The Barbican Library
Thank-You For The Music
A Jeremy Clarkson look-alike, actually a bit smaller, more sheepish, with skin blemishes, and eager to get off home to his Stoke Newington retreat, tells me about how he has been coming to the library for the past 18 years, once a week, to listen to some classical music in the listening booths. He works in Victoria from where he gets his train home, and on a Thursday evening after work, he gets off in the City to visit the library. Usually he’ll take a book, any book and read random pages whilst listening.
Classical music fan from 'Stokey'


A slightly built bespectacled guy from the north-east of England, possibly a Geordie, with a scruffy looking jumper on, peers through his glasses at me as I ask him if he’s got a minute to talk. As he tells me that he’s been living near the Barbican for the last four years, I sense the smell of alcohol on his breath. He visits the Barbican from time to time to get a few rock CDs out, mainly rock from the 1970s. He tells me he was gutted because recently there was a presentation in the library on Syd Barrett, ex-member of Pink Floyd, who died last year. ‘I wouldn’t have minded missing it’ he tells me ‘but I heard that Pink Floyd actually turned up’.
Rock music lover
As you come down the stairs from level two, you look onto the issuing desk, which is encompassed by an open space feeding into the reference library on the left and the CD library on the right. As you walk by the issuing desk to the left there is a display commemorating punk rock music.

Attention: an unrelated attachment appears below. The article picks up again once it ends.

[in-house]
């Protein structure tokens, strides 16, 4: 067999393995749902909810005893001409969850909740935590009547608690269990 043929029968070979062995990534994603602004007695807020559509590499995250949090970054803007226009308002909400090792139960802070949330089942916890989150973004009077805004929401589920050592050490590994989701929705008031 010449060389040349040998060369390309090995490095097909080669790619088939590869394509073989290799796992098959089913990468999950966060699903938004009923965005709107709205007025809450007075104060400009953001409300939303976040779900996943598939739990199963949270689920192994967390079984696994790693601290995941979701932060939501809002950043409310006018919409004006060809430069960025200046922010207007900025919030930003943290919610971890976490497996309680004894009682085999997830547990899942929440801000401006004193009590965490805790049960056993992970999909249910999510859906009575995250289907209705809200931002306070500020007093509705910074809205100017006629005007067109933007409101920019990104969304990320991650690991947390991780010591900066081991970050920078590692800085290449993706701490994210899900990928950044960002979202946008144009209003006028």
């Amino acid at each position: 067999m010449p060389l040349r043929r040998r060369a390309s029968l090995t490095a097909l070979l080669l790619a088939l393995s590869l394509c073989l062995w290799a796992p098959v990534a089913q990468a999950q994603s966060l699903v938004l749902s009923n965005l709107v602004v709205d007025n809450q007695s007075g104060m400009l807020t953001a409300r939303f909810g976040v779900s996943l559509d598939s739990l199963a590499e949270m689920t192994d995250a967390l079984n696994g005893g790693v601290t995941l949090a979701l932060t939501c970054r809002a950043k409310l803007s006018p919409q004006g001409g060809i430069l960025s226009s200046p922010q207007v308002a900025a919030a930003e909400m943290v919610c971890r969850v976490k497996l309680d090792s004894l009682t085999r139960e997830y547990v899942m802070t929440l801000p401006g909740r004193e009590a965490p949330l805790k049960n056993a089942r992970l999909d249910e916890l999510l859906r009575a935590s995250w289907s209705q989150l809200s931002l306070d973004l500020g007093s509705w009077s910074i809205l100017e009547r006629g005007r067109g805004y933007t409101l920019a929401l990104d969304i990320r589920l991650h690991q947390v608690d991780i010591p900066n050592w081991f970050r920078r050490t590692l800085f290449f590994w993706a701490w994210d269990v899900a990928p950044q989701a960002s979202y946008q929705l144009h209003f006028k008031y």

As you enter the reference library the first thing you feel is its alpine climate and the ceaseless whirring of the air conditioning, this monotonous noise, a guaranteed sedative to anyone wondering whether a little five minute nap might be in order.

Just next to the entrance to the reference library, there’s a practice piano. I saw two elderly gentlemen playing it during the time that I walked around. I stood and watched one of the men play, taking in his passion and emotion as his arms rose up from the keyboard, and his torso arched over the keyboard, like a tree bowing in a strong wind. As he played, the only sound I could hear was the creaking of his chair.

The reference library is full of scores. There’s a periodical shelf with obscure publications such as The Schubertian, The Organ and no doubt The Organ’s bitter rival, The Organist’s Review.

Right at the back there’s a series of listening booths and study areas. Its very quiet, the slightest noise startles you. Sitting in a booth I can see the back legs of the chair in the neighboring booth rock back and forth. It’s a sight punctuated by the occasional murmur of delight.



Of course, when all is said and done it’s the Barbican’s music collection which is the jewel in its nineteen sixties bowler hat.

People, mostly suited men, and dainty white haired women, have been known to froth at the mouth and convulse at the sheer variety of classical music on offer.

The internet was designed and dominated by contemporary music lovers, so burning copies of the library’s music is still the best way for reduced income pensioners to augment and put the final touches to their already burgeoning classical music collections.




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Barbican Library Videos Barbican Library Links Other Library Links


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Hiding From the Bibliotheque Hunters

The Guts of the Library

Are You Contented?

Plugged Into The Matrix

The Corridor of Light

Thank-You For The Music

International Arts Centre v Community Library

Peter Boxer: Library Reading Groupie

Barry Cropper: Head of Library 1981 to 1995

John Lake: Head of Library 1995 to Present Day

White Hairs' Wonderland